For the 2017 RHSU Edu-Scholar Public Influence Rankings, Education Week Commentary and Frederick M. Hess, the creator of the rankings, decided that the politics of scholarship on the eve of the Trump presidency would prompt an interesting and important conversation for those inside and outside the academy.
For this special section, Hess offers his own thoughts on “the leftward tilt” of education scholarship, while three education and policy scholars were invited to respond to the following query:
It’s no great secret that the American professoriate tilts to the left, particularly in the social sciences and humanities. The disjuncture between the academic mainstream and a large swath of the American public was especially evident during the heated presidential campaign and, more recently, in the course of the Trump transition. What should public-minded academics make of this? Is it a problem if academic sentiment generally aligns with one side of the political spectrum? Does it create challenges for the academy or limit the ability of academics to offer policy ideas or engage in a more robust public debate? What, if anything, should publicly engaged academics try to do about any of this?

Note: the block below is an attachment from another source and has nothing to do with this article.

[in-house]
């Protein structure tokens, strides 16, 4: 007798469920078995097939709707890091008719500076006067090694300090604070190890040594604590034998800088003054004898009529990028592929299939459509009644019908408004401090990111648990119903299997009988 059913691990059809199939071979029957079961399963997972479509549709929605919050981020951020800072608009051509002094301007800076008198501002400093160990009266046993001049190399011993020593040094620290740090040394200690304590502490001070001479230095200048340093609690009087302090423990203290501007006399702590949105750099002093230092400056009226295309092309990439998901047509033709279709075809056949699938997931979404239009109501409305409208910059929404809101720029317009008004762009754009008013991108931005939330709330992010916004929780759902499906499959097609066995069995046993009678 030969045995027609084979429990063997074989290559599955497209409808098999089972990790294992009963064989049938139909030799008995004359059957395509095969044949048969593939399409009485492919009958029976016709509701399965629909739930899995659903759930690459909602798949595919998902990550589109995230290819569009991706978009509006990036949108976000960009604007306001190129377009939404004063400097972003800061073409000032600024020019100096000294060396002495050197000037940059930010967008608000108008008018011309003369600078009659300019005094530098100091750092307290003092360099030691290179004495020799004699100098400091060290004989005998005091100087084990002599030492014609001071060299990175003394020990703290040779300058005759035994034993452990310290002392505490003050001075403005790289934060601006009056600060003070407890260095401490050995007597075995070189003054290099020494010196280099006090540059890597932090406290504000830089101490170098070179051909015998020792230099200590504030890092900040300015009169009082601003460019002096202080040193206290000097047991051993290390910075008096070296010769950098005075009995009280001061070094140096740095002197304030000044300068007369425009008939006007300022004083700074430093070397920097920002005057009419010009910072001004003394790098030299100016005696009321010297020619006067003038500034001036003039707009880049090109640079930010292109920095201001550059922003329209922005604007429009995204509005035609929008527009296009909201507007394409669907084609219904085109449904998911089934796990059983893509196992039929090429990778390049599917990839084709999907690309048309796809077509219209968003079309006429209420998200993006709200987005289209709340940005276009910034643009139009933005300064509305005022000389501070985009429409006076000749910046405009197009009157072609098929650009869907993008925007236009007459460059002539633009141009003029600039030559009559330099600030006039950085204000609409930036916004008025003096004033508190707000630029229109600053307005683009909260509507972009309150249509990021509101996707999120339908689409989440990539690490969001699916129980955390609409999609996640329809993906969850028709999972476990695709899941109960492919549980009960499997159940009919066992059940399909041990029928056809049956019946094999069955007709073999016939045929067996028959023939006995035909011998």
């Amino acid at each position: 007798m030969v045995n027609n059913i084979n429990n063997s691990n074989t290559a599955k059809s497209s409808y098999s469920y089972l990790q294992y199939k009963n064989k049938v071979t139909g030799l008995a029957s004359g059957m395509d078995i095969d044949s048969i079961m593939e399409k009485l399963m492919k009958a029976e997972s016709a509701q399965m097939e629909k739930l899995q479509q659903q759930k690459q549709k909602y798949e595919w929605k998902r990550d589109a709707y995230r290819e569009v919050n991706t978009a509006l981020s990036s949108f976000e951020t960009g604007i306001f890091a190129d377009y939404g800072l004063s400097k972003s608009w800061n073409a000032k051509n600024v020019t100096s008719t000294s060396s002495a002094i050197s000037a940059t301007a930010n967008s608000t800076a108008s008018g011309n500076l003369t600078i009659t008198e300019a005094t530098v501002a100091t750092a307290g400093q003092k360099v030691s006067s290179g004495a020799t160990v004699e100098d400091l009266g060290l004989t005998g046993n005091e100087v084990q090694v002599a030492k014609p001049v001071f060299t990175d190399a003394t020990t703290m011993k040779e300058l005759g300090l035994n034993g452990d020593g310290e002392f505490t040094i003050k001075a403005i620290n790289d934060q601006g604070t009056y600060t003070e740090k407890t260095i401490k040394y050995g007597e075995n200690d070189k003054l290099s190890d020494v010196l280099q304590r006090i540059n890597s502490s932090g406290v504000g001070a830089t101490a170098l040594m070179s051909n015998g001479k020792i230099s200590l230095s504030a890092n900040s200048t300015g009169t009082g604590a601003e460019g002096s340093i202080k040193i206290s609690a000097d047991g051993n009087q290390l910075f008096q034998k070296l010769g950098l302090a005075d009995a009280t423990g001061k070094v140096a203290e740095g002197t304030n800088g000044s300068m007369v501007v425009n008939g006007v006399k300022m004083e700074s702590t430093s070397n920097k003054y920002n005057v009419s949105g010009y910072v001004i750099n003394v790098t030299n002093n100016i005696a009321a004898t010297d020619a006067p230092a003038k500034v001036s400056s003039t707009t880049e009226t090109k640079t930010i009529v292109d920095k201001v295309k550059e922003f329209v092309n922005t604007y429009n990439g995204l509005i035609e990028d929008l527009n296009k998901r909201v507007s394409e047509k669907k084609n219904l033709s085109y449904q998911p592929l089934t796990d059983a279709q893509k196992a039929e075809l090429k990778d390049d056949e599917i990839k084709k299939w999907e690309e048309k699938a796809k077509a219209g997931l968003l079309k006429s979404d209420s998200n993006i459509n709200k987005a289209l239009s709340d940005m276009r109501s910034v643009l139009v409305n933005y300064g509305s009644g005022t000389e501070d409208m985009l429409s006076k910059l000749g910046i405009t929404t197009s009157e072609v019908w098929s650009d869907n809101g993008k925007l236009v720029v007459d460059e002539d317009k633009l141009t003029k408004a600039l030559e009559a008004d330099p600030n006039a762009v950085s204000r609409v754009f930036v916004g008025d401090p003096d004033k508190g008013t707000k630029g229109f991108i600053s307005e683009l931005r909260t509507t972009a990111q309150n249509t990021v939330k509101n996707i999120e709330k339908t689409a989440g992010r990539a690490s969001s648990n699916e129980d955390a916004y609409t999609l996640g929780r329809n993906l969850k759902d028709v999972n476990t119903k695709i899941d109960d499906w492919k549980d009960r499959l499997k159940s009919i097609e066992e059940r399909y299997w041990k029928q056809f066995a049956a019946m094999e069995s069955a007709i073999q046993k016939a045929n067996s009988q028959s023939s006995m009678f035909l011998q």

Complete 2017 RHSU Edu-Scholar Public Influence Rankings
For an explanation of how the scoring was conducted, visit the 2017 RHSU Edu-Scholar Public Influence Scoring Rubric.
2018 RHSU Edu-Scholar Commentary Collection: How Should Education Scholars Join the Public Conversation?
2016: The Responsibility of Edu-Scholars in the Public Square
2015: Recognizing Influential Education Scholars: Why and How
A Snapshot of the 2014 Edu-Scholar Public Influence Rankings
Vol. 36, Issue 17